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Platform Docs#

Connecting Source Applications#

Most modern web applications have a feature that allows you to push, publish, or post data to another URL when a certain event takes place. This event could be a form submission, mobile payment, patient registration, or barcode scan submission from a mobile app. The key is that your source application will notify OpenFn when something happens.

  1. Go to the "settings" or "administration" page for your source app, and look for a Webhook API, Data Forwarding API, or Notifications API. Write to the developers of your application if none is provided out of the box.

  2. When setting up forwarding, select to send messages in JSON to your project's inbox URL. This is a UUID that serves as your API token. You can find and copy your secure inbox URL by clicking on the "copy URL" link in the bottom-right corner of the project in question on your project dashboard page or by using the "Copy URL" button on your project's "Inbox" page.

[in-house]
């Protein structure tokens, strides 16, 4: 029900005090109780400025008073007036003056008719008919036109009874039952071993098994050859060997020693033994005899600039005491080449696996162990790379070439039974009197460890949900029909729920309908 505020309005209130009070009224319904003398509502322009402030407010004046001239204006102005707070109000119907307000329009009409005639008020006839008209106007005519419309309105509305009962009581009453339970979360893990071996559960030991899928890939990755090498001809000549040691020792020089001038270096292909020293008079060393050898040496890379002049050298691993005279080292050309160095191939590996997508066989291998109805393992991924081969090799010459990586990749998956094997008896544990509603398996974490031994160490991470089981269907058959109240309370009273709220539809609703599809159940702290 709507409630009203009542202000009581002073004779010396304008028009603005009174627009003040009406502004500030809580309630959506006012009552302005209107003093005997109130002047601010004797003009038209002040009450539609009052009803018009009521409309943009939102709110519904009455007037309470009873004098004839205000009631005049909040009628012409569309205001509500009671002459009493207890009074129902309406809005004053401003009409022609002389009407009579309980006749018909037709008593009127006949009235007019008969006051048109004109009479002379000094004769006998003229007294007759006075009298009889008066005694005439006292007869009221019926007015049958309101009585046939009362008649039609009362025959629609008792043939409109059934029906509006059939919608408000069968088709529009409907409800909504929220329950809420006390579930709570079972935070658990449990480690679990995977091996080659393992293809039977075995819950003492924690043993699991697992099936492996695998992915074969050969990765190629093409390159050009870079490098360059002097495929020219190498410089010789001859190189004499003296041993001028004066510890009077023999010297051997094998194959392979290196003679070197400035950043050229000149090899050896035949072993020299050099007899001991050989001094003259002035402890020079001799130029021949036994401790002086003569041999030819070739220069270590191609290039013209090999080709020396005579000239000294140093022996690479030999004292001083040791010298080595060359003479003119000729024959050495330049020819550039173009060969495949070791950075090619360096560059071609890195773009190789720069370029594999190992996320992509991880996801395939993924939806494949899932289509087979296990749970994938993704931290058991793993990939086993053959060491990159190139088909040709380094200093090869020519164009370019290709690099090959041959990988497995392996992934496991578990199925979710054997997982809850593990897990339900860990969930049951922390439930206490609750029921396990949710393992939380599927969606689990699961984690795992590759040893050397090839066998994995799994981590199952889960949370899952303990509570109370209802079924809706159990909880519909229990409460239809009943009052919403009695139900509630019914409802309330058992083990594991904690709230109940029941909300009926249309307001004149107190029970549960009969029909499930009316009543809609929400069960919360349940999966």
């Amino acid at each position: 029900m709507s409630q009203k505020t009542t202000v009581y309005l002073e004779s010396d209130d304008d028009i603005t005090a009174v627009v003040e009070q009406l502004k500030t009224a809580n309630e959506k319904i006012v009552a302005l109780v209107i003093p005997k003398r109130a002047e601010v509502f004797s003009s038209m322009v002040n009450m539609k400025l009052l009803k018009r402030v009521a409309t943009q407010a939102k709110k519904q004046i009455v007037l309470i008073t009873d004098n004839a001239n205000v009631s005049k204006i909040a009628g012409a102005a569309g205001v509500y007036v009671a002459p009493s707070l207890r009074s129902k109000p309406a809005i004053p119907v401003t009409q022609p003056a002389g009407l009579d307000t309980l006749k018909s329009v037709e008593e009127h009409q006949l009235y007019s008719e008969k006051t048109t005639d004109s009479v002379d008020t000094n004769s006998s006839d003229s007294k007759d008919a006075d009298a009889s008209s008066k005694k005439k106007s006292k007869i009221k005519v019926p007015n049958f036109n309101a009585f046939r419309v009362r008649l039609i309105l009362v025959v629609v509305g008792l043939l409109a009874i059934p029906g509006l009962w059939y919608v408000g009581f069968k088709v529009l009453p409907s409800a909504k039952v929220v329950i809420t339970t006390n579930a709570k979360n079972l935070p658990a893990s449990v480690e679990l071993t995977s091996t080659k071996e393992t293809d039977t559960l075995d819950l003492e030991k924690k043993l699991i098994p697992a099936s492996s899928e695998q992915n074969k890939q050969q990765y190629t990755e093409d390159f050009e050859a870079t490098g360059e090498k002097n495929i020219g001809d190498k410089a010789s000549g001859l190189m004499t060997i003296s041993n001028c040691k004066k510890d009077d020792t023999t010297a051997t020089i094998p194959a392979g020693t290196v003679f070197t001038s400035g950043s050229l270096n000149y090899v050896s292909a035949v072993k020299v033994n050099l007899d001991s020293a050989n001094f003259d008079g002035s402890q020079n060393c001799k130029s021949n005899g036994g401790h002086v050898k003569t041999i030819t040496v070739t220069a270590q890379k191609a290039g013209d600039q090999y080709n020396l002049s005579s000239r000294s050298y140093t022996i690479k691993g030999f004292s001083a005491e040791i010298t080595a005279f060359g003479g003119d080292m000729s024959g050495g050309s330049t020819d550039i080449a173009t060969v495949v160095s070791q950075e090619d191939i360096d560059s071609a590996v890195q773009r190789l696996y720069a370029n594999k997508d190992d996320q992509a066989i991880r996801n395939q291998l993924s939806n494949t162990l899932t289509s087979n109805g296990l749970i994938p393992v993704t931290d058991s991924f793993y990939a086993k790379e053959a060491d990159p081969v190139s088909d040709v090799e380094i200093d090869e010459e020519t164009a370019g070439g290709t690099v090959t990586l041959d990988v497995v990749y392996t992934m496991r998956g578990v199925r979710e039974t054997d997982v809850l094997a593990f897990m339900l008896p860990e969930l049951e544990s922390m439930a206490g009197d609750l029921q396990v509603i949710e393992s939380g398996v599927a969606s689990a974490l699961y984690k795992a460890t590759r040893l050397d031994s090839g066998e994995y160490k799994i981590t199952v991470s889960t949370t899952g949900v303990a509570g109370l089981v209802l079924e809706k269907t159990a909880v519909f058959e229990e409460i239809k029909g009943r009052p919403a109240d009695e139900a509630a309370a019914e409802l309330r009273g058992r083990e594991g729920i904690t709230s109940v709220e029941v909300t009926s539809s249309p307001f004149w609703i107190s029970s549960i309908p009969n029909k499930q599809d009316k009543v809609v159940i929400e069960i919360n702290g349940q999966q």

3. Soon you'll see new messages arrive in your Inbox.

See Connecting Data Sources for specific instructions for connecting common applications.

Inbox Security#

OpenFn project administrators can choose to configure additional authentication for any inbound requests made to the project's inbox URL. In the "Access & Security" page of their OpenFn project, Administrators can choose from API Key and Basic Auth types, which will prompt administrators to either generate an API token or to setup a username:password credential. Once this inbox authentication is configured, any HTTP requests made to the OpenFn Inbox URL must include either this token or username:password in the request header. inbox security